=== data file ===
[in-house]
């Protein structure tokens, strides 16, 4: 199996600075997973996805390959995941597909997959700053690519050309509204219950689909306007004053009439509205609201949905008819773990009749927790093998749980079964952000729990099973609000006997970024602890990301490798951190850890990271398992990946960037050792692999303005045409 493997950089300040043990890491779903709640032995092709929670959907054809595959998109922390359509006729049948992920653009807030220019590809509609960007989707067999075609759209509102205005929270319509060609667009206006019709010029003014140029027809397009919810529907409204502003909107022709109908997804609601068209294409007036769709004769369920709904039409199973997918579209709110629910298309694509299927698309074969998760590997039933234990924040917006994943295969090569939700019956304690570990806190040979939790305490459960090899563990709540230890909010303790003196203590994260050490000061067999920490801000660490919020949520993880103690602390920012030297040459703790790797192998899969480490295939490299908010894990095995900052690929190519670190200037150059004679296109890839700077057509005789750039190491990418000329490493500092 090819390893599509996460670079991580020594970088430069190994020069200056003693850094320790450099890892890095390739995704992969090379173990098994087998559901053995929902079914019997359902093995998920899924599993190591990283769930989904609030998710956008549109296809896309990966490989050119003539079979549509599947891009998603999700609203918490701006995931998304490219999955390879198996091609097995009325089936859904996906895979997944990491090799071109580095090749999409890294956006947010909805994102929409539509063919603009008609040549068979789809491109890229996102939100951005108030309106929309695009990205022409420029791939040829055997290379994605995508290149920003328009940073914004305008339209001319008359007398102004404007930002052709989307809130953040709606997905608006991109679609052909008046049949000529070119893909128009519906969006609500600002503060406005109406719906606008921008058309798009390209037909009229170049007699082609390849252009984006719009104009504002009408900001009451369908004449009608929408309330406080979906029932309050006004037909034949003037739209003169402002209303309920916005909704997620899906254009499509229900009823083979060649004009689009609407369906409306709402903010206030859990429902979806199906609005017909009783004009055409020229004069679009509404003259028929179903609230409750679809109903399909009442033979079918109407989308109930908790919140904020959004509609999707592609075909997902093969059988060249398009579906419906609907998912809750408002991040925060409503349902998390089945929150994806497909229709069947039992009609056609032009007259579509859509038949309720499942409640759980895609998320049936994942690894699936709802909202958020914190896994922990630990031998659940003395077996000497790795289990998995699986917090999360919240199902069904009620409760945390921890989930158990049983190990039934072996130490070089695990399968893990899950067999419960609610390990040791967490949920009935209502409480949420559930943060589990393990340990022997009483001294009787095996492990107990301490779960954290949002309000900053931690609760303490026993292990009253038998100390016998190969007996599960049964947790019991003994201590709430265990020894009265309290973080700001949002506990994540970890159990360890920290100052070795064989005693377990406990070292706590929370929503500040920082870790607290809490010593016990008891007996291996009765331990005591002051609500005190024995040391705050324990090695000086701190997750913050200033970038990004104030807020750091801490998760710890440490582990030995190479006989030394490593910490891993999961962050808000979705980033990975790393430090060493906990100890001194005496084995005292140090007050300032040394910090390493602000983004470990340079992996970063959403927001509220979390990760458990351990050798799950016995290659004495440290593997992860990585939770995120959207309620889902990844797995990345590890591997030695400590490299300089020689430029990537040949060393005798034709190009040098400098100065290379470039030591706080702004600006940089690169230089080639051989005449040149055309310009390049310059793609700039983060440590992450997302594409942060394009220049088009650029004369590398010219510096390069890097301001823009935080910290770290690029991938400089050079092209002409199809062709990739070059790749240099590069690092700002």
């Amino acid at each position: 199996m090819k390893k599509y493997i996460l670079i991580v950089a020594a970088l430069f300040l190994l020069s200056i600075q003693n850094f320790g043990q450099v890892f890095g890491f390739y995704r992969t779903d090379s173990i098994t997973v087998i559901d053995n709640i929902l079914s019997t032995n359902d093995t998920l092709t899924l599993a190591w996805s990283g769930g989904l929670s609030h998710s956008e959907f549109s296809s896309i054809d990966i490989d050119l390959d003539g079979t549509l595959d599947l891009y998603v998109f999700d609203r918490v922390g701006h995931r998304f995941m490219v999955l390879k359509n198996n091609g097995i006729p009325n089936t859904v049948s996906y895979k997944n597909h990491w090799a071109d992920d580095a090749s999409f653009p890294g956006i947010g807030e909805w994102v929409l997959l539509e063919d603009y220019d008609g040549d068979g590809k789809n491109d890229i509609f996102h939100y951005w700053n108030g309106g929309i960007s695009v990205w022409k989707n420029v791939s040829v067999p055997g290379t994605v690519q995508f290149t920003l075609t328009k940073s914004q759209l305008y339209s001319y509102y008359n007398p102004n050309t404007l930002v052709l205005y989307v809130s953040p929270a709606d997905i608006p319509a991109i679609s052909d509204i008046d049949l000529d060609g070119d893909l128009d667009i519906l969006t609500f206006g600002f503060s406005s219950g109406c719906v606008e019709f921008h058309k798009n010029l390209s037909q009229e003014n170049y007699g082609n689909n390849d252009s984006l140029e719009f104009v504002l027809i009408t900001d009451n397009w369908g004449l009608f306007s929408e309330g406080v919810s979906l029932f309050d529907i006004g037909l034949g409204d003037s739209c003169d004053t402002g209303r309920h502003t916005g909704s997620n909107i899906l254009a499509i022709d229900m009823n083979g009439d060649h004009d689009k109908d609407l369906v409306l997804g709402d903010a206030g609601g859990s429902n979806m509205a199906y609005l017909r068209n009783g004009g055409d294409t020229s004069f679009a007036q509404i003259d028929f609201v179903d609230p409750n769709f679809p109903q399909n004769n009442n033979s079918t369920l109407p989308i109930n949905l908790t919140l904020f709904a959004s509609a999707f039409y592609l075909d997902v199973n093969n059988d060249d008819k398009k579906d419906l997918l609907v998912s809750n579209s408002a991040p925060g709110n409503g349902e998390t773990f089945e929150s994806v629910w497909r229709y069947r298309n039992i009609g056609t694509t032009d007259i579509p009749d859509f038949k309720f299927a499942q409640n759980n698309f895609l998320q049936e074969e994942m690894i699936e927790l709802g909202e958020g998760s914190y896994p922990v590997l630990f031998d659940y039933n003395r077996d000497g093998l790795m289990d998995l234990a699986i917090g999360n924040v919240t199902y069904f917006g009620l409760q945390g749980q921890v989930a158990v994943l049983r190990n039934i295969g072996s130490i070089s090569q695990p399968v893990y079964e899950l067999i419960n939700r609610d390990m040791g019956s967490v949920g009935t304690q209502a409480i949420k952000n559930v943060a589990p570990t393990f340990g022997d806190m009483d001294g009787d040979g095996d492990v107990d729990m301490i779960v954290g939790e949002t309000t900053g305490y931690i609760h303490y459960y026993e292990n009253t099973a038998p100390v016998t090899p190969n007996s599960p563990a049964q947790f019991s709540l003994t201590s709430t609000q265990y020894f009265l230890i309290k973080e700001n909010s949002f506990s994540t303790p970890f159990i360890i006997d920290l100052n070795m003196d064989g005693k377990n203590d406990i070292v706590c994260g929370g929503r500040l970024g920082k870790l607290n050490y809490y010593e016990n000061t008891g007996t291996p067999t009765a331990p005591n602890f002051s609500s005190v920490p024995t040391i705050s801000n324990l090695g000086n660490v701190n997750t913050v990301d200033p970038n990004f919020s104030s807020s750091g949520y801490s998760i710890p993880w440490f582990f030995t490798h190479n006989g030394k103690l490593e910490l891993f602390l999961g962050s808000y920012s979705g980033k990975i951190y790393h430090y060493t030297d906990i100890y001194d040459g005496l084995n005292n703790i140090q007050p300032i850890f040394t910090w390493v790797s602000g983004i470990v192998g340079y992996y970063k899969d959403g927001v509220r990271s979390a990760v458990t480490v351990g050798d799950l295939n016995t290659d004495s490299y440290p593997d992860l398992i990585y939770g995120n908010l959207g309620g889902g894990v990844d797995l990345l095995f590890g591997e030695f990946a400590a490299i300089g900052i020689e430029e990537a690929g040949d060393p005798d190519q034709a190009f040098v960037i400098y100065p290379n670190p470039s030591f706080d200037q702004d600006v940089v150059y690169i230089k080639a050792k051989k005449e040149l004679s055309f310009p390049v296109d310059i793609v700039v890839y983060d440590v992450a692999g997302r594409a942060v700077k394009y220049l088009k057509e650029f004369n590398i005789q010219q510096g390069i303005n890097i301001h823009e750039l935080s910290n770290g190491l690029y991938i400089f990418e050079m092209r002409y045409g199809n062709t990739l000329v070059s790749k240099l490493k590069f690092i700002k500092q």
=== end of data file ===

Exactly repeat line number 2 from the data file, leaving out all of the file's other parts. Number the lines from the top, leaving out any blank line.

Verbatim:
């Protein structure tokens, strides 16, 4: 199996600075997973996805390959995941597909997959700053690519050309509204219950689909306007004053009439509205609201949905008819773990009749927790093998749980079964952000729990099973609000006997970024602890990301490798951190850890990271398992990946960037050792692999303005045409 493997950089300040043990890491779903709640032995092709929670959907054809595959998109922390359509006729049948992920653009807030220019590809509609960007989707067999075609759209509102205005929270319509060609667009206006019709010029003014140029027809397009919810529907409204502003909107022709109908997804609601068209294409007036769709004769369920709904039409199973997918579209709110629910298309694509299927698309074969998760590997039933234990924040917006994943295969090569939700019956304690570990806190040979939790305490459960090899563990709540230890909010303790003196203590994260050490000061067999920490801000660490919020949520993880103690602390920012030297040459703790790797192998899969480490295939490299908010894990095995900052690929190519670190200037150059004679296109890839700077057509005789750039190491990418000329490493500092 090819390893599509996460670079991580020594970088430069190994020069200056003693850094320790450099890892890095390739995704992969090379173990098994087998559901053995929902079914019997359902093995998920899924599993190591990283769930989904609030998710956008549109296809896309990966490989050119003539079979549509599947891009998603999700609203918490701006995931998304490219999955390879198996091609097995009325089936859904996906895979997944990491090799071109580095090749999409890294956006947010909805994102929409539509063919603009008609040549068979789809491109890229996102939100951005108030309106929309695009990205022409420029791939040829055997290379994605995508290149920003328009940073914004305008339209001319008359007398102004404007930002052709989307809130953040709606997905608006991109679609052909008046049949000529070119893909128009519906969006609500600002503060406005109406719906606008921008058309798009390209037909009229170049007699082609390849252009984006719009104009504002009408900001009451369908004449009608929408309330406080979906029932309050006004037909034949003037739209003169402002209303309920916005909704997620899906254009499509229900009823083979060649004009689009609407369906409306709402903010206030859990429902979806199906609005017909009783004009055409020229004069679009509404003259028929179903609230409750679809109903399909009442033979079918109407989308109930908790919140904020959004509609999707592609075909997902093969059988060249398009579906419906609907998912809750408002991040925060409503349902998390089945929150994806497909229709069947039992009609056609032009007259579509859509038949309720499942409640759980895609998320049936994942690894699936709802909202958020914190896994922990630990031998659940003395077996000497790795289990998995699986917090999360919240199902069904009620409760945390921890989930158990049983190990039934072996130490070089695990399968893990899950067999419960609610390990040791967490949920009935209502409480949420559930943060589990393990340990022997009483001294009787095996492990107990301490779960954290949002309000900053931690609760303490026993292990009253038998100390016998190969007996599960049964947790019991003994201590709430265990020894009265309290973080700001949002506990994540970890159990360890920290100052070795064989005693377990406990070292706590929370929503500040920082870790607290809490010593016990008891007996291996009765331990005591002051609500005190024995040391705050324990090695000086701190997750913050200033970038990004104030807020750091801490998760710890440490582990030995190479006989030394490593910490891993999961962050808000979705980033990975790393430090060493906990100890001194005496084995005292140090007050300032040394910090390493602000983004470990340079992996970063959403927001509220979390990760458990351990050798799950016995290659004495440290593997992860990585939770995120959207309620889902990844797995990345590890591997030695400590490299300089020689430029990537040949060393005798034709190009040098400098100065290379470039030591706080702004600006940089690169230089080639051989005449040149055309310009390049310059793609700039983060440590992450997302594409942060394009220049088009650029004369590398010219510096390069890097301001823009935080910290770290690029991938400089050079092209002409199809062709990739070059790749240099590069690092700002």